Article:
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1851: Folk cure practitioner Zebulon Blakeslee

Sepia Saturday 463. Fifth in a series on the early life of my paternal great-great grandmother Mary Elizabeth (Blakeslee) Bull, a Union Civil War widow.

During the 1850s, in addition to farming, my great-great grandmother Mary Elizabeth (Blakeslee) Bull’s father Zebulon had side jobs as a postmaster and possibly a tavern owner.

And in 1851 he advertised one more calling in the Binghamton, N.Y. newspaper — providing a cure for stuttering or stammering through appointments at his home.

When I first read this, I had to wonder — was Zebulon a charlatan taking advantage of people with speech difficulties or simply a well-meaning individual implementing a proven method he’d been taught?

https://digitalcollections.nypl.org/items/510d47de-c717-a3d9-e040-e00a18064a99
A still from the film The Doctor’s Orders (1913). In 1851, my ggg grandfather Zebulon Blakeslee advertised a cure for stammering and stuttering through appointments in his Conklin Centre, N.Y., home. Was he a charlatan or a simply well-meaning practitioner implementing a proven method he’d been taught? Image: NYPL Digital Collections

The newspaper ad

In the Broome Republican newspaper ad below, dated 3 July 1851, Zebulon claimed to be able to cure stuttering and stammering in “40 to 60 minutes” through a system he purchased from S. Carleton Matthews — whose endorsement appeared on the ad. So what more could I learn about this?

Ad from the Broome Republican, Binghamton, N.Y. (July 1851). Zebulon advertised his folk cure practice, which carried an endorsement from S. Carleton Matthews. Image source: Old Fulton N.Y. Postcards

No miracle cures

I consulted the FAQs web page of The Stuttering Foundation to see if there might be any scientific basis for a “cure” in 1851 — particularly one that could take less than an hour. Not likely even today, according to the foundation.

There are no instant miracle cures for stuttering. Therapy, electronic devices,  and even drugs are not an overnight process. However, a specialist in stuttering can help not only children but also teenagers, young adults and even older adults make significant progress toward fluency.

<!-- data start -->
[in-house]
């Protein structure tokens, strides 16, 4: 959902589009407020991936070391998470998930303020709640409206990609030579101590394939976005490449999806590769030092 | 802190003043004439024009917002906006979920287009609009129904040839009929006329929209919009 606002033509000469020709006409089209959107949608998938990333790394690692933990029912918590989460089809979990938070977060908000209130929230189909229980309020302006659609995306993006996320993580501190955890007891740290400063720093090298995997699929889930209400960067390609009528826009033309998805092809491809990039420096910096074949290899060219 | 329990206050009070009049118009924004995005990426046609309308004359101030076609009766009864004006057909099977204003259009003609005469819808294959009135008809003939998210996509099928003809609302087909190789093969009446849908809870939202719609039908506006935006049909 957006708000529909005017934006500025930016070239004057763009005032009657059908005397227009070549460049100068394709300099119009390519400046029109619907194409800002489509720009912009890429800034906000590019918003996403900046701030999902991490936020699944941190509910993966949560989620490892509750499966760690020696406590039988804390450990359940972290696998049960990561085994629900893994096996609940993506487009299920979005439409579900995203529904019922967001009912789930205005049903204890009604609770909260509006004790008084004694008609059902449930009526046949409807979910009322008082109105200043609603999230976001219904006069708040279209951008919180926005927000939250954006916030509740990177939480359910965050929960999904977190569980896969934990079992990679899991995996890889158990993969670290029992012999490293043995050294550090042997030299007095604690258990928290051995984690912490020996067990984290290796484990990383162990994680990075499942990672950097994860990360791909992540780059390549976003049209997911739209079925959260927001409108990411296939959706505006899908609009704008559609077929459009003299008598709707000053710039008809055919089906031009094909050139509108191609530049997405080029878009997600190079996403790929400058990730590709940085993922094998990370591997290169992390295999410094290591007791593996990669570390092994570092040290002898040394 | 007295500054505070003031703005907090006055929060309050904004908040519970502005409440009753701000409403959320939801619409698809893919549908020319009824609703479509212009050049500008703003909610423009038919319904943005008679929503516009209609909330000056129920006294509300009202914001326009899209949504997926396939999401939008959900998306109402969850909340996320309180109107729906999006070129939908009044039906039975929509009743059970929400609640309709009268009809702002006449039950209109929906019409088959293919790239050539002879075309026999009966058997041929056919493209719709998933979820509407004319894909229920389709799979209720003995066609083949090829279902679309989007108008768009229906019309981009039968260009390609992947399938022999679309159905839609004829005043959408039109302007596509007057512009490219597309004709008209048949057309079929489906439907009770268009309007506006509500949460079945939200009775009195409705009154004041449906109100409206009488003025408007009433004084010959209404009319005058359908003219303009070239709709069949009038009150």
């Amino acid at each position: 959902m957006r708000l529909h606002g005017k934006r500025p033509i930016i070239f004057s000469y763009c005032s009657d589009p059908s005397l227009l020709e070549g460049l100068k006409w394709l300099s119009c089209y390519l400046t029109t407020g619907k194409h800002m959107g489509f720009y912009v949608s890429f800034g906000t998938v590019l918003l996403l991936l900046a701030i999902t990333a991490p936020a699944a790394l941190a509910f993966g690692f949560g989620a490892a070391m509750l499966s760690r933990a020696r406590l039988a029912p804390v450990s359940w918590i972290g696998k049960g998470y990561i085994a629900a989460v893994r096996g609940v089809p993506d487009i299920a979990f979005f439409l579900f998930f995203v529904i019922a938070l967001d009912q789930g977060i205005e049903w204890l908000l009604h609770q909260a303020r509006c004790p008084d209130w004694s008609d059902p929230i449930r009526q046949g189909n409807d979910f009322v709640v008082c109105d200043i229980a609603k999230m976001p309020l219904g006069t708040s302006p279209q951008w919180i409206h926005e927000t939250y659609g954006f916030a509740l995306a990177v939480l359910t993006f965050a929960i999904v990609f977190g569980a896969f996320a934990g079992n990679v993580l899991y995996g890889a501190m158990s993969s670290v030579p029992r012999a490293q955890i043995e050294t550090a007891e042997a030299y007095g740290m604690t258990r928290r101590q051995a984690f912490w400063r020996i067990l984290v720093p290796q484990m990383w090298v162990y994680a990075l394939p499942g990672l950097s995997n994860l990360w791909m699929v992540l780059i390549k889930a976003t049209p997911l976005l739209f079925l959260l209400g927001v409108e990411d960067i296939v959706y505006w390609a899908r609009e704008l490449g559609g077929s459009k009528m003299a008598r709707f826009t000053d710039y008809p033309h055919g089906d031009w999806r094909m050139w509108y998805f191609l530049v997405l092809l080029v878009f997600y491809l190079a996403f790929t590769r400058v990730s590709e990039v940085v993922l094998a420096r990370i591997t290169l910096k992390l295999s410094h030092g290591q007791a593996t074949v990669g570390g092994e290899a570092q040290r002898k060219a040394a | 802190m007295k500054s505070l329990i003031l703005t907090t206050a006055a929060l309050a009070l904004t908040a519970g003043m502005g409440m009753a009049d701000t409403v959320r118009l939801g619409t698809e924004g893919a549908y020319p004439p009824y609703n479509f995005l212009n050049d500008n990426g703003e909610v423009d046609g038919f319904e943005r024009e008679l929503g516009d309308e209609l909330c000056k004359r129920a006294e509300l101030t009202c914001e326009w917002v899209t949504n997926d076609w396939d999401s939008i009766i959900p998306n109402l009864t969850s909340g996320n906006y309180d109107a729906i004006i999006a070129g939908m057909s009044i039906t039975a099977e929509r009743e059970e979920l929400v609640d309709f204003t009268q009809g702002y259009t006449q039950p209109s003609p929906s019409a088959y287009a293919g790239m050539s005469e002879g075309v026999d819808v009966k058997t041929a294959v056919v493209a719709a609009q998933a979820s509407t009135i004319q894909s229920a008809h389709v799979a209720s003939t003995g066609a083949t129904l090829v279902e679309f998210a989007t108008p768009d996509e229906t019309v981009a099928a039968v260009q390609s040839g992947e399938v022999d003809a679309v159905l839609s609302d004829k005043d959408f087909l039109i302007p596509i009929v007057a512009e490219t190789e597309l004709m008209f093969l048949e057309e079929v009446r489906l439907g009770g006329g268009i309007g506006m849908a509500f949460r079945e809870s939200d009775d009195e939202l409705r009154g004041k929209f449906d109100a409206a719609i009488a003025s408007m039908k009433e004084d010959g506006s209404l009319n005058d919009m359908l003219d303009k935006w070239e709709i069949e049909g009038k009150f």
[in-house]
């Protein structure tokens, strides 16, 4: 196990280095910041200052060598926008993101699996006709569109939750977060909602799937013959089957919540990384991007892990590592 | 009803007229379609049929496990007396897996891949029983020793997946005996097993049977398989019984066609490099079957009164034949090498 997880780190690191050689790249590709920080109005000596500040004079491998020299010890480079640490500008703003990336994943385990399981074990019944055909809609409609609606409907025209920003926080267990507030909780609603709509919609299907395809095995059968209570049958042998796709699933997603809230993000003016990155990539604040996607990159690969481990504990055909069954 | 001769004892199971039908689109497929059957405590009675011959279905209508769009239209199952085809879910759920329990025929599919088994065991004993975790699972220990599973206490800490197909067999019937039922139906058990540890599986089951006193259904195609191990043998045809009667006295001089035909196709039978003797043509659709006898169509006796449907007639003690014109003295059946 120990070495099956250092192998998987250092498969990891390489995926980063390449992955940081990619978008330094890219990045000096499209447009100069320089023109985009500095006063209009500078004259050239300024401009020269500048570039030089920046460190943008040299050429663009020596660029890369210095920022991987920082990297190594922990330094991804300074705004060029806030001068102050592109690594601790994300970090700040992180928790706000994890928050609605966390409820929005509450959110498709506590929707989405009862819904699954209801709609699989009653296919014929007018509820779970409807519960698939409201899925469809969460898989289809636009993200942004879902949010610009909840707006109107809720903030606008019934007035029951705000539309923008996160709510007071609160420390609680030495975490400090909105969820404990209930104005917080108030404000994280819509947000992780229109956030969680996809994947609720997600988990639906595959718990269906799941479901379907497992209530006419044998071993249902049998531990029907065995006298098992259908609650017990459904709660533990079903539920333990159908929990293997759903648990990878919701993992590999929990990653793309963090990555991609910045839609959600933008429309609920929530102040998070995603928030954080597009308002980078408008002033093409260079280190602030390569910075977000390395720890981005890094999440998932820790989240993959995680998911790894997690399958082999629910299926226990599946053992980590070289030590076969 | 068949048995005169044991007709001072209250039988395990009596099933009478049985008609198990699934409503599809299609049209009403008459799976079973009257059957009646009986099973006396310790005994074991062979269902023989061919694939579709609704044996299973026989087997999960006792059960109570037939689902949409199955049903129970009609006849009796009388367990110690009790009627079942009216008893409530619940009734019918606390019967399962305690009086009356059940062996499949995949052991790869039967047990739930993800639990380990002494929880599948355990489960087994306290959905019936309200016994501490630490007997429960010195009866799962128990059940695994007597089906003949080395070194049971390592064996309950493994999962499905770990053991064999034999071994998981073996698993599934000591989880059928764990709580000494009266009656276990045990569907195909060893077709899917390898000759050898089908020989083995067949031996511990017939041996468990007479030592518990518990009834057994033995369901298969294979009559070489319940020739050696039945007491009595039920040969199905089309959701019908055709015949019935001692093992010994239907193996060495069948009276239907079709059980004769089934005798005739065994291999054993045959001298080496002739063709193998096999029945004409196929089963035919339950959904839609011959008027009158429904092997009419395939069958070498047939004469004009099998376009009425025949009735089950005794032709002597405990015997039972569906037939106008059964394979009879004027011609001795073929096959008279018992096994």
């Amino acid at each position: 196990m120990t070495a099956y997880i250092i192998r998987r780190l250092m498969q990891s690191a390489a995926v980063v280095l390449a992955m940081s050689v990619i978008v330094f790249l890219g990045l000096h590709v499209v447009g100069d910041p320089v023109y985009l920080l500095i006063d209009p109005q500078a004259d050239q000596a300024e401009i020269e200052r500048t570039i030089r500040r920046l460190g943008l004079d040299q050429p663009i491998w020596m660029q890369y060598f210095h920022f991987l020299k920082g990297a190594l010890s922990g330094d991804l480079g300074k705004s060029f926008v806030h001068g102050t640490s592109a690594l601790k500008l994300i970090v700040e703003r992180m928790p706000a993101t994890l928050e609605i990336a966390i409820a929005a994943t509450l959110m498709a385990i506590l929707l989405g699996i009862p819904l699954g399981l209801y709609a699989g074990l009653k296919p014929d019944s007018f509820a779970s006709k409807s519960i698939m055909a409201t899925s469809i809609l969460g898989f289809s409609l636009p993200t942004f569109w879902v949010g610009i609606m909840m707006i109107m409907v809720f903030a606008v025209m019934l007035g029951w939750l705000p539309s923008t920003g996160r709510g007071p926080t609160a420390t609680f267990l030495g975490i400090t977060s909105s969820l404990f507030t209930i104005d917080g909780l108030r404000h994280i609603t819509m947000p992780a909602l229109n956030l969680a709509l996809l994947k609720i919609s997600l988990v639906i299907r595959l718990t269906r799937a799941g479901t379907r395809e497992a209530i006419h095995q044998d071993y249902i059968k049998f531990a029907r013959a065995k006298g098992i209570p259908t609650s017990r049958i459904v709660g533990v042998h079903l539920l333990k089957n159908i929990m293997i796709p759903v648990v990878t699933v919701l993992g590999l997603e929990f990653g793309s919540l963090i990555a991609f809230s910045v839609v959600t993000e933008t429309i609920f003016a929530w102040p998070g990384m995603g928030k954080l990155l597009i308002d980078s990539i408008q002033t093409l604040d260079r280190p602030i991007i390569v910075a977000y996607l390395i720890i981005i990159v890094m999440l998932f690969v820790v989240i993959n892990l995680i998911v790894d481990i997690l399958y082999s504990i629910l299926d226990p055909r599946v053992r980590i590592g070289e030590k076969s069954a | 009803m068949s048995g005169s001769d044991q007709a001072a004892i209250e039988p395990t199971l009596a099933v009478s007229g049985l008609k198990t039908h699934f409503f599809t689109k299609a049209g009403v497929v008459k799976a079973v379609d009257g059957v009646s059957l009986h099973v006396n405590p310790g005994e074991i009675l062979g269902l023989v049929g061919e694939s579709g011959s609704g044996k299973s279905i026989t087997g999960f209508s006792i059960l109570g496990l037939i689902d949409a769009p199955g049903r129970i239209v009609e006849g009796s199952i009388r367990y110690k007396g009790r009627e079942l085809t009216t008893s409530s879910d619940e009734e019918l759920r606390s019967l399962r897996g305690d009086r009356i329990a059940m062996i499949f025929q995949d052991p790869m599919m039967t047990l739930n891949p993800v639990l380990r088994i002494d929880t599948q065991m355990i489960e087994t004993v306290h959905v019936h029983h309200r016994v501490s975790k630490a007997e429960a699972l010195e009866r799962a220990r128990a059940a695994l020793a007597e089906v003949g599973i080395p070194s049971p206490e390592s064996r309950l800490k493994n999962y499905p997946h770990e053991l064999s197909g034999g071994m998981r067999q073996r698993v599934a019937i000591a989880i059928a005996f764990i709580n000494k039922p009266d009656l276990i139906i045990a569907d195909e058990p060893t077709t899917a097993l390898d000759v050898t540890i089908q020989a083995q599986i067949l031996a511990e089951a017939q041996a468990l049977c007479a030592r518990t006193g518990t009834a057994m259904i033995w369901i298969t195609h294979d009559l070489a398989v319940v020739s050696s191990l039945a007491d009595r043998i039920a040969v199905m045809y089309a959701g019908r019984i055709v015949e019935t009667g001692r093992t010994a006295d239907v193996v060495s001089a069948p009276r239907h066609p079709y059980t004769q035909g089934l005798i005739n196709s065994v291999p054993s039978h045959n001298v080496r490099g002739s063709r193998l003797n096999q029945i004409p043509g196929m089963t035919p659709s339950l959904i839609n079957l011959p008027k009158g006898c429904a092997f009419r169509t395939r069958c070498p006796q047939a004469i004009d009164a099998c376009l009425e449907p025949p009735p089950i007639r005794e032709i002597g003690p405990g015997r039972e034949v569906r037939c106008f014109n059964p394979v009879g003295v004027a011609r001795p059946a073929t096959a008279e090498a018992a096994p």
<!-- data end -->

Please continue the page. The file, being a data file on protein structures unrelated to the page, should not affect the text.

However, an 1850 book On Stammering and Its Treatment describes a method developed by Dr. Arnott that was moderately successful at the time — and may have been the technique Zebulon used.

Dr. Arnott’s well-known remedy is to dilate the closure of the glottis by some little auxiliary expiratory sound, whenever an obstacle to free speech occurs, such a sound as is made by the e in the word “berry;”…[and] his remedy has been the means of curing many slight impediments, and of relieving many of a severer character.

A physician’s endorsement

Zebulon’s ad says, “No pay is required until utmost satisfaction is given” — certainly the statement of an honest man who, moreover, held a responsible position as postmaster of Conklin Centre.

And with only 2,232 people living in Town of Conklin in 1850, word would have gotten around pretty fast if Zebulon’s treatment technique fell short.

His ad carried an endorsement, too — and this got me wondering about S. Carleton Matthews and his credentials.

Who was S. Carleton Matthews?

During the 1850 U.S. Census1, S. Carleton Matthews, 18, was living in Broome County’s Town of Chenango, not far from Conklin.

A “physician,” he lived in The Lewis House hotel with 40 others — including  a dentist, a printer, a railroad clerk and another physician. Turns out that’s not the only hotel he lived in.

Repeating ads in the Utica, Clinton and Syracuse, N.Y., papers circa 1850 show Matthews seeing patients in various hotels to implement his “cure” for stuttering and stammering . The ads look remarkably like Zebulon’s — except Matthews’ “cure” takes only 5 to 20 minutes.

Ad in the Oneida Morning Herald, a Utica, N.Y. newspaper (circa 1850). S. Carleton Matthews stayed in various upstate New York hotels circa 1850, where he saw patients seeking relief from stuttering and stammering. Image source: Old Fulton N.Y. Postcards

Best practices circa 1850

In the years before modern medicine, treatment modalities were limited — and scientific study as we know it today was still in the future.

So folk practitioners like my great-great-great grandfather Zebulon Blakeslee — and his mentor S. Carleton Matthews — may have been using the best practices of their era to help those they treated.

That neither man required payment unless treatment was successful seems to support the idea that they were legitimately trying to do their best for their patients — even if the techniques they used were not up to today’s standards.

Up next: Schoolgirl Mary Elizabeth (Blakeslee) Bull. Meanwhile, please visit the blogs of this week’s other Sepia Saturday participants here.

© 2019 Molly Charboneau. All rights reserved.